Ryan Brolley, the co-founder and president of Alchemedium has been touring about with the Indie Megabooth showcasing his first video game, A Tofu Tail, and visited the city of Boston for the first time for PAX East 2018.
We had the opportunity to play it over the weekend, and it is a charmingly simple, increasingly challenging, and therefore highly addictive puzzle game where you control a highly expressive block of tofu, moving about suspended tiles to reach a goal post. To get to the goal, however, he must traverse tiles of varying elements, which, because he is tofu, he absorbs the essence and flavor of as me marches onward, making his travels surprisingly deep and puzzling, especially as he encounters Japanese folklore deities along the way.
The game is available for pre-order on Alchemedium’s website for DRM free download or future steam key redemption for a cool $10.00 USD.
Ryan Gibbs, TYF music editor: So, why tofu?
Ryan Brolley, programmer and designer “A Tofu Tail”: When I started making the game – it was a prototype to start – I was reading a lot of Japanese mythology at the time. I found that the Japanese fox is the kitsune and their favorite food is tofu. It started to fit with a lot of the things I was doing, like absorbing the properties of things around you and changing your color. Plus, the kitsune is a good antagonist.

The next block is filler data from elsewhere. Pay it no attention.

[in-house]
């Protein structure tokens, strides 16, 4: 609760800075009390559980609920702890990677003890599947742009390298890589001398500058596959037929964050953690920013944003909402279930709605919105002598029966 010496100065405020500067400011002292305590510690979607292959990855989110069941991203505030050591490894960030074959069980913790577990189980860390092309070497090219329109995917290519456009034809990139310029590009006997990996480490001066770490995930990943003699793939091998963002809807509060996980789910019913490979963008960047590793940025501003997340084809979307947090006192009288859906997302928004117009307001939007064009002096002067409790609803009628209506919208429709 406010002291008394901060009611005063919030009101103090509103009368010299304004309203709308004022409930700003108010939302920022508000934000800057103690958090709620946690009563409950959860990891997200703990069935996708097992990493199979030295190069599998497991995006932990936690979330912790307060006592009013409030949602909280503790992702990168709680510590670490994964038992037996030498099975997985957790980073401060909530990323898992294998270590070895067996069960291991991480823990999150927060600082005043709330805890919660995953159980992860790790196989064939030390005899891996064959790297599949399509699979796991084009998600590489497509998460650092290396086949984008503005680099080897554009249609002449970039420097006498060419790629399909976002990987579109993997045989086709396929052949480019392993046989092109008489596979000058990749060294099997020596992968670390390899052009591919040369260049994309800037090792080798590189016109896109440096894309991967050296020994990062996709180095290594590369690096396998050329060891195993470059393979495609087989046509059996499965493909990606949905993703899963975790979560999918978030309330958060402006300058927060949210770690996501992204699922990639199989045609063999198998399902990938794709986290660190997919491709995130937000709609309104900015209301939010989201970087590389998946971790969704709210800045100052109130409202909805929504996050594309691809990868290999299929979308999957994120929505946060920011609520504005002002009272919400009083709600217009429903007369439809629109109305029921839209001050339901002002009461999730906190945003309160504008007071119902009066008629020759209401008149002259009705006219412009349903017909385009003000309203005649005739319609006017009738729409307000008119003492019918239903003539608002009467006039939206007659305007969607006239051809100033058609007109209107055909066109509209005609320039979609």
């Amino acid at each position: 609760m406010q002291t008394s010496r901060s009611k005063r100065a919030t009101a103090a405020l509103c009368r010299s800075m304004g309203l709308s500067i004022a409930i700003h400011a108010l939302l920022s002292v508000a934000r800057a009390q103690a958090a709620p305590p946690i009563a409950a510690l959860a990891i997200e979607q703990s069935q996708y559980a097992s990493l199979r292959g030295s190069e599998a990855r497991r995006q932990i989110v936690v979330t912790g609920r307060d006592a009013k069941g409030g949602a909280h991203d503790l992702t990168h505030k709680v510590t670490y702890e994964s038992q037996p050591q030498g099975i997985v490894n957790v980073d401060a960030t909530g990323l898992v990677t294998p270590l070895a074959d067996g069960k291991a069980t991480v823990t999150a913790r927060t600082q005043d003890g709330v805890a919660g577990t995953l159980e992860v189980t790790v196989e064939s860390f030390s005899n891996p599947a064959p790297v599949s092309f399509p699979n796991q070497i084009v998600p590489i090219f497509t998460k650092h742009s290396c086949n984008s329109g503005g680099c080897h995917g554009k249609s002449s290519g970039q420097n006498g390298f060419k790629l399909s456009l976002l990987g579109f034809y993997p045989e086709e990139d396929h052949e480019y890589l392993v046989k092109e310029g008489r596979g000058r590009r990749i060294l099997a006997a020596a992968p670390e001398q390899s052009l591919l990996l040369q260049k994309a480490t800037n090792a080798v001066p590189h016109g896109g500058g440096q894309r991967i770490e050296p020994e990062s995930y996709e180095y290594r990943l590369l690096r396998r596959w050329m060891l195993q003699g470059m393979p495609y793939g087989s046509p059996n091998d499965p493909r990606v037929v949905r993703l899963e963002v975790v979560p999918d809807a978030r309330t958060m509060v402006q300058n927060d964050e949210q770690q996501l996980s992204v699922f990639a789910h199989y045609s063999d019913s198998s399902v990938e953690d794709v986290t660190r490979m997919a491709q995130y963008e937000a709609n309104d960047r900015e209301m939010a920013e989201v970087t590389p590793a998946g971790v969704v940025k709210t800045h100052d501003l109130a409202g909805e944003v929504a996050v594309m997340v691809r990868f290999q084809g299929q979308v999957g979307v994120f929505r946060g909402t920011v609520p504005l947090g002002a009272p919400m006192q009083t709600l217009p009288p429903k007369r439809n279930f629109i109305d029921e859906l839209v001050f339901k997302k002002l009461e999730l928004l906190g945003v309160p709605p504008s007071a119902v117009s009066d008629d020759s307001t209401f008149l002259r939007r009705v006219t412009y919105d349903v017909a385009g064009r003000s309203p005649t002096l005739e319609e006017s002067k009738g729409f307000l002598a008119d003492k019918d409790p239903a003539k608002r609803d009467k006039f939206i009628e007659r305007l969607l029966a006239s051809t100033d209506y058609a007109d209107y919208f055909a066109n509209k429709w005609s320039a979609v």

Ryan G: How long did it take to make the game, from start to finish?
Brolley: We’re still in development, but it’s been about five years in our free time outside of our day job.
Ryan G: Why did you decide to go with an isometric perspective?
Brolley: I have a love of that from games like “[Super] Mario RPG” and old Super Nintendo games. Also it kind of fit easier with hand-drawn tile based things.
Ryan G: Apart from those games, what were some of your influences in making this game?
Brolley: Especially for the art style, things like “Okami” and “Bastion”. I actually used the background for “Bastion” as a prototype background. A lot of the influence for the theming came from “Okami”.
Ryan G: Can you explain to me a bit about the plot of the game?
Brolley: The plot is you are a person in Japan that happens upon a shrine that has a fox on it, and there’s a jewel. This woman offers you this magical jewel and all this power, but [she] is actually this kitsune that tricks you and turns you into tofu to do her bidding to find these magic gems for her. So you’re going through the game trying to get your body back, essentially.
Ryan G: How many levels?
Brolley: Right now, there’s probably about 50 puzzles that we’ve built. We’re trying to shuffle that around and find a good balance for the flow through the game.
Ryan G: Are you planning to incorporate a level builder?
Brolley: There is one in the engine that I built to build the levels. I would like to push that out as something packaged with the game, but it might come after.
Ryan G: When are you expecting the game to be released?
Brolley: For PC, Mac [and] Linux, probably late this year. After that, we want to look at consoles. I’m looking at XBox, Playstation and Switch. I need to dig into that a little bit and see how that would go.
Ryan G: What has been the biggest challenge during the development of this game for you?
Brolley: This is our first game, so there’s been a lot of thing we’ve been learning along the way. One of the biggest lessons was scope: You can have these big visions and trying to pull those back to make a very compact game in a shorter amount of time was a really big challenge.